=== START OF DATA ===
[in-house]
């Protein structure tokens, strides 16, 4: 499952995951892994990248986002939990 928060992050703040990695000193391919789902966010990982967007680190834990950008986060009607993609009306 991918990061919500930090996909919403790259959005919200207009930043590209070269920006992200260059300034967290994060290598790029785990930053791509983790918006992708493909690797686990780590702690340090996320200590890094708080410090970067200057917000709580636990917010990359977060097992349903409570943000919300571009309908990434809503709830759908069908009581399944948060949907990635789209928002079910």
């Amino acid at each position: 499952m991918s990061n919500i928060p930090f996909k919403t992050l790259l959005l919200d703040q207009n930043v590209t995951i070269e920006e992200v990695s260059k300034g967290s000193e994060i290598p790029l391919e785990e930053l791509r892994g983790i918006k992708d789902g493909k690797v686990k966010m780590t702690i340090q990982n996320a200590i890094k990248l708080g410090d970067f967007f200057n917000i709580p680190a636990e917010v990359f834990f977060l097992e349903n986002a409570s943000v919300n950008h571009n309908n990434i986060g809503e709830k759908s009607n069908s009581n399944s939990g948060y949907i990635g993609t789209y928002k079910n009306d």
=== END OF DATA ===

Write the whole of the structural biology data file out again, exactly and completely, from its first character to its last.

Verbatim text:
[in-house]
């Protein structure tokens, strides 16, 4: 499952995951892994990248986002939990 928060992050703040990695000193391919789902966010990982967007680190834990950008986060009607993609009306 991918990061919500930090996909919403790259959005919200207009930043590209070269920006992200260059300034967290994060290598790029785990930053791509983790918006992708493909690797686990780590702690340090996320200590890094708080410090970067200057917000709580636990917010990359977060097992349903409570943000919300571009309908990434809503709830759908069908009581399944948060949907990635789209928002079910």
């Amino acid at each position: 499952m991918s990061n919500i928060p930090f996909k919403t992050l790259l959005l919200d703040q207009n930043v590209t995951i070269e920006e992200v990695s260059k300034g967290s000193e994060i290598p790029l391919e785990e930053l791509r892994g983790i918006k992708d789902g493909k690797v686990k966010m780590t702690i340090q990982n996320a200590i890094k990248l708080g410090d970067f967007f200057n917000i709580p680190a636990e917010v990359f834990f977060l097992e349903n986002a409570s943000v919300n950008h571009n309908n990434i986060g809503e709830k759908s009607n069908s009581n399944s939990g948060y949907i990635g993609t789209y928002k079910n009306d």